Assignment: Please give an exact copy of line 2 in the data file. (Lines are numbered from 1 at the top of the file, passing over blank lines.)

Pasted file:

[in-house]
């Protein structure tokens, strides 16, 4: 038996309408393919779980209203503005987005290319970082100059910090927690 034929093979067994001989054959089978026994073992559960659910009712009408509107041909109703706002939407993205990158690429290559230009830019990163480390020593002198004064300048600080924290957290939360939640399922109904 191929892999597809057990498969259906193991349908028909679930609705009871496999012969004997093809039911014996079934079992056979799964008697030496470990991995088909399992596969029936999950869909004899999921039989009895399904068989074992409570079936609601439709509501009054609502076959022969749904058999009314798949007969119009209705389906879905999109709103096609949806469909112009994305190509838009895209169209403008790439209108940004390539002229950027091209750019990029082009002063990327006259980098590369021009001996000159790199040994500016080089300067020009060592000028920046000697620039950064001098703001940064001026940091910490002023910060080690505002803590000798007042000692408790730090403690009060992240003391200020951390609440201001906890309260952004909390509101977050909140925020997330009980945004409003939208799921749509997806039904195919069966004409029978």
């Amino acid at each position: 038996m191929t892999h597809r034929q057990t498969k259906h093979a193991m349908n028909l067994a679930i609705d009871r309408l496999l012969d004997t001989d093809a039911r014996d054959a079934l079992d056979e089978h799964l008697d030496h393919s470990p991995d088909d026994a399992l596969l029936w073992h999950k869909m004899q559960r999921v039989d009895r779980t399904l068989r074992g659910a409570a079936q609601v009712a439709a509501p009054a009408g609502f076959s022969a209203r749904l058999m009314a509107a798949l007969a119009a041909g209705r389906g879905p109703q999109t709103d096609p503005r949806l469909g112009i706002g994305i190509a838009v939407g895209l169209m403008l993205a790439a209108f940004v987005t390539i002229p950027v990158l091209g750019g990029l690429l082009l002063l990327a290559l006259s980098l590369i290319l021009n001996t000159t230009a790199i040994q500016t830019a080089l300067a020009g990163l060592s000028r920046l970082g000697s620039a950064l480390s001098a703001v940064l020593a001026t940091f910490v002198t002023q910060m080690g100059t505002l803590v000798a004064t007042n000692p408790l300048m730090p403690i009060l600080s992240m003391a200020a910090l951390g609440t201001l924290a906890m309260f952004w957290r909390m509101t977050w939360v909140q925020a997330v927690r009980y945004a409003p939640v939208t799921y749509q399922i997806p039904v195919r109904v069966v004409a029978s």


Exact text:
């Protein structure tokens, strides 16, 4: 038996309408393919779980209203503005987005290319970082100059910090927690 034929093979067994001989054959089978026994073992559960659910009712009408509107041909109703706002939407993205990158690429290559230009830019990163480390020593002198004064300048600080924290957290939360939640399922109904 191929892999597809057990498969259906193991349908028909679930609705009871496999012969004997093809039911014996079934079992056979799964008697030496470990991995088909399992596969029936999950869909004899999921039989009895399904068989074992409570079936609601439709509501009054609502076959022969749904058999009314798949007969119009209705389906879905999109709103096609949806469909112009994305190509838009895209169209403008790439209108940004390539002229950027091209750019990029082009002063990327006259980098590369021009001996000159790199040994500016080089300067020009060592000028920046000697620039950064001098703001940064001026940091910490002023910060080690505002803590000798007042000692408790730090403690009060992240003391200020951390609440201001906890309260952004909390509101977050909140925020997330009980945004409003939208799921749509997806039904195919069966004409029978």